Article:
Thursday, January 3, 2013

Ground Broken on Staten Island for First Net-Zero School

Ground has been broken on what will be the first net-zero public school east of the Mississippi. Situated in the quiet residential stretches of southern Staten Island, P.S. 62 will offer students and local residents a glimpse of what the future may resemble. The project was designed by Skidmore, Owings & Merrill in collaboration with C.A.S.E.- a research and development program operated by Rensselaer Polytechnic Institute. The project will make use of nearly every method of sustainable construction to create a building that will be easy on the environment, as well as educational.

P.S. 62 is the brainchild of Ms. Bruce Barrett, vice president of architecture and engineering at the New York City School Construction Authority.

She had the idea of building a school that would be 50% more energy efficient than the minimum required by NYC's Local Law 86.

The law mandates that projects that receive city money must be built to be 30% more efficient than the current national standards, which sets a high bar for efficiency.

On top of this ambitious efficiency goal, Barrett also thought that the project should, over the course of the year, produce as much energy as it consumes—thus becoming a net zero energy user.

To hit its energy efficiency target, the design team, this included lighting design firm Brandston Partnership, focused on establishing ideal solar orientation, maximizing daylight on the interior and creating a tightly sealed envelope.

The two-story, 66,000-square-foot building’s rectangular plan faces its narrower walls roughly north and south, while the long walls face east and west. The team restricted glazing to 30 percent of the building exterior.

On the south face, which receives the most sun, windows are aligned in two horizontal strips for each of the two floors, an upper ventilation window and a lower vision window. The windows are operable, well shaded by overhanging eaves, and treated with light diffusing material to reduce glare. The north side features traditional punch windows.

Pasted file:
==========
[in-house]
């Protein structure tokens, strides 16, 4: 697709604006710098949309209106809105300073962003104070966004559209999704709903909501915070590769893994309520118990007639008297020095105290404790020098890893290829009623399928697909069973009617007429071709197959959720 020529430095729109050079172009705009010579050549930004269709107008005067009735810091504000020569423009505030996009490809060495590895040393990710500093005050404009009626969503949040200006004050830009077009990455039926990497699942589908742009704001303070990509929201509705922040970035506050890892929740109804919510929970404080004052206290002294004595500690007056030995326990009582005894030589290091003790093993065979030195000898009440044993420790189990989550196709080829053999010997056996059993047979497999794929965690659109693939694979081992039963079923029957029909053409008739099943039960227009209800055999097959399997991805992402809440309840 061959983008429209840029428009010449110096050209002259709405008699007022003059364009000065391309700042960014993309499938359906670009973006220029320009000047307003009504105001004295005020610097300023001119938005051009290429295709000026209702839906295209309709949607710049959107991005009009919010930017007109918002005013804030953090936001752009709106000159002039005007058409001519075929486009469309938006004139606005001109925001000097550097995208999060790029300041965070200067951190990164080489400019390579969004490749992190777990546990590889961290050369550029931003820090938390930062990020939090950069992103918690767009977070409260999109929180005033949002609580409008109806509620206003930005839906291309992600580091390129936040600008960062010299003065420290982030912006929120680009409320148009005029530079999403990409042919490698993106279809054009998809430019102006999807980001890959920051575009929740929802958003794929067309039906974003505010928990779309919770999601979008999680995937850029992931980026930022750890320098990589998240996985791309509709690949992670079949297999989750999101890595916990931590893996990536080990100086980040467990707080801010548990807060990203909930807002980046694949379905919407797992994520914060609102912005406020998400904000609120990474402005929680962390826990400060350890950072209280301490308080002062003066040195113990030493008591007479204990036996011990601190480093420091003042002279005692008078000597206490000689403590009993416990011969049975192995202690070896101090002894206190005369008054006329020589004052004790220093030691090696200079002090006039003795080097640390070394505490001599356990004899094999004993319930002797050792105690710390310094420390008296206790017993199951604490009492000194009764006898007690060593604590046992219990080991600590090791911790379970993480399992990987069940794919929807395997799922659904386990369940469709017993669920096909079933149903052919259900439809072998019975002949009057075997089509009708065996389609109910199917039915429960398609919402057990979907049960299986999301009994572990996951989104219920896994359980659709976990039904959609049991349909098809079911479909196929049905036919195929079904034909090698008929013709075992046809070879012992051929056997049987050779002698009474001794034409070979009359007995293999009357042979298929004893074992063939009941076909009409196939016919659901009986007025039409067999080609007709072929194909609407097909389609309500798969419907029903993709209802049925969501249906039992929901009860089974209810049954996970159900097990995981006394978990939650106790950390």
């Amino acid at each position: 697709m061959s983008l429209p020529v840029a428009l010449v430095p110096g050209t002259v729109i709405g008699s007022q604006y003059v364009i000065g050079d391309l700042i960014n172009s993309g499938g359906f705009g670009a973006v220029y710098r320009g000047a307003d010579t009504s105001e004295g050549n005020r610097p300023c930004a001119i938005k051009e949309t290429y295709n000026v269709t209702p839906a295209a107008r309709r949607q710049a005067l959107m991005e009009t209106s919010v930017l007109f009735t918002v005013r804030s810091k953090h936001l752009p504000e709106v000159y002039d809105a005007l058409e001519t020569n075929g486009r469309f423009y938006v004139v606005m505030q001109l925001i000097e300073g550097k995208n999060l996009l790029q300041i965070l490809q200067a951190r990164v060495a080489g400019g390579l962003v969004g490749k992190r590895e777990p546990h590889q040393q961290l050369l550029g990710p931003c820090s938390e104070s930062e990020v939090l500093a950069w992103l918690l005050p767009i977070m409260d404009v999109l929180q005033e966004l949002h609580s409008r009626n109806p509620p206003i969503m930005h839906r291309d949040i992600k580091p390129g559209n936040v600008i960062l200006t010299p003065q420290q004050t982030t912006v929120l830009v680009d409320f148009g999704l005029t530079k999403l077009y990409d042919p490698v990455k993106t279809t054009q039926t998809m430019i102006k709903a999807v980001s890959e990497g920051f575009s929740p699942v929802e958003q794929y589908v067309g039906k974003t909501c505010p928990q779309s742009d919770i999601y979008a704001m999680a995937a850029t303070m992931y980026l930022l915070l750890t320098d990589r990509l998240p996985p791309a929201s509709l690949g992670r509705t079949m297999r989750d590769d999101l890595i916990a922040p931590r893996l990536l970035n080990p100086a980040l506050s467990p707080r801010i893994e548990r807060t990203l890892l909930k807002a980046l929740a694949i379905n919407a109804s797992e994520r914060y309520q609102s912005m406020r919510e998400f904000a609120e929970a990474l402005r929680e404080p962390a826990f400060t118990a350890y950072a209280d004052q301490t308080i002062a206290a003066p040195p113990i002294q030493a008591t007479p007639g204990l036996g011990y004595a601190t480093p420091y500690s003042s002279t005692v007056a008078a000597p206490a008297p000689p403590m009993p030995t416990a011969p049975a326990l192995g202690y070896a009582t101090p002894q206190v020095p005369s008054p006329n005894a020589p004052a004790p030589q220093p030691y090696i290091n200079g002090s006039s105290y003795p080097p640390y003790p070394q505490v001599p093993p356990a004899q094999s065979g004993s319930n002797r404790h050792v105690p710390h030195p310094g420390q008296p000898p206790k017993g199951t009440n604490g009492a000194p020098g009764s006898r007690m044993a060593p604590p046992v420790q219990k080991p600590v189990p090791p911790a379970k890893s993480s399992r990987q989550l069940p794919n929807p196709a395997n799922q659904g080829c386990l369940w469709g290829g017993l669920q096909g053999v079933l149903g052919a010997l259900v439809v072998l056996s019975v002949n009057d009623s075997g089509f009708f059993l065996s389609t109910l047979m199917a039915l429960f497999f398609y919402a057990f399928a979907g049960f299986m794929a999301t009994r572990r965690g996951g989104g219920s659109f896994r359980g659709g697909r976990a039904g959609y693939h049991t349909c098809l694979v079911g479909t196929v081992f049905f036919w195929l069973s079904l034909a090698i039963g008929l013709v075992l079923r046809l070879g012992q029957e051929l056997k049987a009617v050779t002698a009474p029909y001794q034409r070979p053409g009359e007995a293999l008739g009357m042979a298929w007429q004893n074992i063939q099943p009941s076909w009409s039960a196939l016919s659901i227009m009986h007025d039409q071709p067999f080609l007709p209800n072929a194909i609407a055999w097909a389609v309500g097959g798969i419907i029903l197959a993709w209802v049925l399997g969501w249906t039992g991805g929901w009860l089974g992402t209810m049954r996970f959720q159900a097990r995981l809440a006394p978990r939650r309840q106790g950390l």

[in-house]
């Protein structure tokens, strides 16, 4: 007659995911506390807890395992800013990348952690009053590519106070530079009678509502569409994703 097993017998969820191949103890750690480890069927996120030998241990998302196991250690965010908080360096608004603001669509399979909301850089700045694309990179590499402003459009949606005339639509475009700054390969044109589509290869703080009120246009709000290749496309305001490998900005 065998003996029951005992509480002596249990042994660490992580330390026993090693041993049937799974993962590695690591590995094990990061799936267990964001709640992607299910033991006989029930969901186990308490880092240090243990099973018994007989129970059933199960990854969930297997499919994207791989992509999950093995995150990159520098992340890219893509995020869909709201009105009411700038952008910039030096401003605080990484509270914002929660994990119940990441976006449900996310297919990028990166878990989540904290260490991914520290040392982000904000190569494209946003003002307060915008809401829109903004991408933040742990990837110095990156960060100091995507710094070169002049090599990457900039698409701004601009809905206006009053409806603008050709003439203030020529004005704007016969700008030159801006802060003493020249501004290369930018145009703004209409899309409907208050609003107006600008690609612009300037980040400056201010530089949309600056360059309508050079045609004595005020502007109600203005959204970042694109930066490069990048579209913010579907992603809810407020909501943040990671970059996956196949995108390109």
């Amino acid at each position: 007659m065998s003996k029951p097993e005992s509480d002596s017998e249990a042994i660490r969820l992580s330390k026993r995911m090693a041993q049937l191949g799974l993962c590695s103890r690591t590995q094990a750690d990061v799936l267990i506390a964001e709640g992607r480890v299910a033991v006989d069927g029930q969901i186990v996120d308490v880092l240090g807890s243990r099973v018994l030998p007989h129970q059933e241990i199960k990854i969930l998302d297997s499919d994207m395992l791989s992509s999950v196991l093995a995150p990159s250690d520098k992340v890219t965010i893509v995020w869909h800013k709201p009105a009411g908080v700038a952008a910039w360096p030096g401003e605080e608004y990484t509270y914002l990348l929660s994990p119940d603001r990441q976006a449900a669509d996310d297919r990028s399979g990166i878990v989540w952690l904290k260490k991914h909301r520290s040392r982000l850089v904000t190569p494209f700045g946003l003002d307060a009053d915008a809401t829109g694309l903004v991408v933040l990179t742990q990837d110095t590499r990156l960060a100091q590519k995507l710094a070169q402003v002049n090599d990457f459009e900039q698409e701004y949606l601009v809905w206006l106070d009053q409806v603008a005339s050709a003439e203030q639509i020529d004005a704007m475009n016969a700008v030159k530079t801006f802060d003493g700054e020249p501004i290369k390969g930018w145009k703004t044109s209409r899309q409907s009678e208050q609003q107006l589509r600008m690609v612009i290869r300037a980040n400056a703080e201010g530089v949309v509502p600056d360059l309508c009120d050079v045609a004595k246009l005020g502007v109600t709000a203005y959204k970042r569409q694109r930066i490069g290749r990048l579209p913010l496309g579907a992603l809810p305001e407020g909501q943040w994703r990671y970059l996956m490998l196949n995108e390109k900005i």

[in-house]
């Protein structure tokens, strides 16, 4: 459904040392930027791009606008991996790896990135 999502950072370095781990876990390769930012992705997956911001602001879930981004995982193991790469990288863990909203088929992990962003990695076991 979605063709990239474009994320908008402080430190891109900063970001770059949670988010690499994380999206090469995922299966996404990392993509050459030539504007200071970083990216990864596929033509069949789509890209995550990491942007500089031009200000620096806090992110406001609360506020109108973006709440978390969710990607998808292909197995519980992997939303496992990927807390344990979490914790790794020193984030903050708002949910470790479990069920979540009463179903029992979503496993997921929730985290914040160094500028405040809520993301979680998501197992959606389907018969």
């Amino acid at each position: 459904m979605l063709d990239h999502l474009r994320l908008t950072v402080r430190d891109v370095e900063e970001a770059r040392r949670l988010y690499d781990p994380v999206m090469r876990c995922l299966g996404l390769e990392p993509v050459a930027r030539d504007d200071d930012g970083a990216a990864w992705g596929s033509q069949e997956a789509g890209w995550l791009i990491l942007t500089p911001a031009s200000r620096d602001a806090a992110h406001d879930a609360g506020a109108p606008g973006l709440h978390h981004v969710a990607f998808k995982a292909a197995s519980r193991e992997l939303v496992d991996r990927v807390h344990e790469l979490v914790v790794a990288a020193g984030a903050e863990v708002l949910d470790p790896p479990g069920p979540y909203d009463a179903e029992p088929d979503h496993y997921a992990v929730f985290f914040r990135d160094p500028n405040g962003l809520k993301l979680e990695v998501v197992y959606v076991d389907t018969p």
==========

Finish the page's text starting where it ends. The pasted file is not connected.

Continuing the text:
Elsewhere in the project, indirect daylight is transmitted via skylights through double-height atrium's and windows to illuminate as much of the interior as possible. Through these measures, daylight provides 90% of necessary light to the south side spaces, 60% to the north, and between 50 and 75% to the cafeteria and gymnasium.

The building itself is a high-performance, precast concrete rain screen. In order to provide the tightest seal possible, the undulating concrete panels, span from the foundation to the roof, a distance of some 60 feet, without any intermediate connection to the structure.

This move avoided the necessity for penetrations through the building’s insulation and vapor barrier thus providing as airtight a building enclosure as possible.

Most of the energy generated on site will come from a photovoltaic panel system that rises up across the south facade and covers the roof. Researchers at Center for Architecture, Science; Ecology conducted an efficiency study to determine the best profile as well as the optimal angle for the PV panels themselves.

They determined that a combination of flat panels and panels sloped between 20 degrees and 40 degrees would produce the optimal amount of electricity for the site. They also determined that they could maximize the number of panels that the roof could accommodate by combining sloped and flat surfaces, as opposed to a single slope.

The resulting design takes these considerations into account as well as the mandates of local zoning regulations and height restrictions. The PV array will produce approximately 1.9 million kBtu of energy, enough to offset the anticipated energy use of the building.

A stellar example of sustainable design, P.S. 62 will actively educate its users about how the way they use the building affects its energy consumption. A system of interactive displays placed throughout the building will supply real-time data about energy use and energy production.

So if a student turns on or off a light, or opens or closes a window, the consequences of those actions on the consumption of electricity will be made absolutely clear.